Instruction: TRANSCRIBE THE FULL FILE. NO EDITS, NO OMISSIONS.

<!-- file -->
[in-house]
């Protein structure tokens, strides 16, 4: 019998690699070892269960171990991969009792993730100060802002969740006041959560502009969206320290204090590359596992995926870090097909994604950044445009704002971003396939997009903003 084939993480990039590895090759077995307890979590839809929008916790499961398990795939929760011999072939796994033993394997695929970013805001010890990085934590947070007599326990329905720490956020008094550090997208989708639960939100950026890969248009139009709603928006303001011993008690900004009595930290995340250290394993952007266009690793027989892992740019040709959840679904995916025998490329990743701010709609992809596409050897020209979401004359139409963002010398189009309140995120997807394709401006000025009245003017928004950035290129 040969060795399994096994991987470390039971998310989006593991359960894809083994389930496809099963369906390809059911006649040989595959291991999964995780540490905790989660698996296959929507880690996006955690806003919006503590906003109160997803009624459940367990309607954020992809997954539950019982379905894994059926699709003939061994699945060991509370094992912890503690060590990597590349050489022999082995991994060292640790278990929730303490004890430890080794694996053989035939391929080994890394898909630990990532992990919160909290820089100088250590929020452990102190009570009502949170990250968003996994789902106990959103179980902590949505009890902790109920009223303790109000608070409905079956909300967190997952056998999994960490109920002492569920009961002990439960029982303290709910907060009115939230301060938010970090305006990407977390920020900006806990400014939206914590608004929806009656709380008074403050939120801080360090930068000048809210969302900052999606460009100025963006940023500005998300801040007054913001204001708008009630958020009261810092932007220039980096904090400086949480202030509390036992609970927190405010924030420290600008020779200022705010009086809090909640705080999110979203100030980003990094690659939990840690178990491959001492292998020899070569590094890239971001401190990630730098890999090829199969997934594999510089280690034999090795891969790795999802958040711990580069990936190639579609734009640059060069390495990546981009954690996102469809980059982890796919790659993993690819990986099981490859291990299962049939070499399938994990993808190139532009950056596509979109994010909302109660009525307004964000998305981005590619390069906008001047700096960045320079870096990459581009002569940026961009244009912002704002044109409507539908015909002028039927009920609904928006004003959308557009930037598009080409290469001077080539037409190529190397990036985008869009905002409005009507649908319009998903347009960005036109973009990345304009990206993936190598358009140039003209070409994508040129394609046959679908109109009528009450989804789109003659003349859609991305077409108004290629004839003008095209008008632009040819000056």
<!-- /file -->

[in-house]
């Protein structure tokens, strides 16, 4: 019998690699070892269960171990991969009792993730100060802002969740006041959560502009969206320290204090590359596992995926870090097909994604950044445009704002971003396939997009903003 084939993480990039590895090759077995307890979590839809929008916790499961398990795939929760011999072939796994033993394997695929970013805001010890990085934590947070007599326990329905720490956020008094550090997208989708639960939100950026890969248009139009709603928006303001011993008690900004009595930290995340250290394993952007266009690793027989892992740019040709959840679904995916025998490329990743701010709609992809596409050897020209979401004359139409963002010398189009309140995120997807394709401006000025009245003017928004950035290129 040969060795399994096994991987470390039971998310989006593991359960894809083994389930496809099963369906390809059911006649040989595959291991999964995780540490905790989660698996296959929507880690996006955690806003919006503590906003109160997803009624459940367990309607954020992809997954539950019982379905894994059926699709003939061994699945060991509370094992912890503690060590990597590349050489022999082995991994060292640790278990929730303490004890430890080794694996053989035939391929080994890394898909630990990532992990919160909290820089100088250590929020452990102190009570009502949170990250968003996994789902106990959103179980902590949505009890902790109920009223303790109000608070409905079956909300967190997952056998999994960490109920002492569920009961002990439960029982303290709910907060009115939230301060938010970090305006990407977390920020900006806990400014939206914590608004929806009656709380008074403050939120801080360090930068000048809210969302900052999606460009100025963006940023500005998300801040007054913001204001708008009630958020009261810092932007220039980096904090400086949480202030509390036992609970927190405010924030420290600008020779200022705010009086809090909640705080999110979203100030980003990094690659939990840690178990491959001492292998020899070569590094890239971001401190990630730098890999090829199969997934594999510089280690034999090795891969790795999802958040711990580069990936190639579609734009640059060069390495990546981009954690996102469809980059982890796919790659993993690819990986099981490859291990299962049939070499399938994990993808190139532009950056596509979109994010909302109660009525307004964000998305981005590619390069906008001047700096960045320079870096990459581009002569940026961009244009912002704002044109409507539908015909002028039927009920609904928006004003959308557009930037598009080409290469001077080539037409190529190397990036985008869009905002409005009507649908319009998903347009960005036109973009990345304009990206993936190598358009140039003209070409994508040129394609046959679908109109009528009450989804789109003659003349859609991305077409108004290629004839003008095209008008632009040819000056």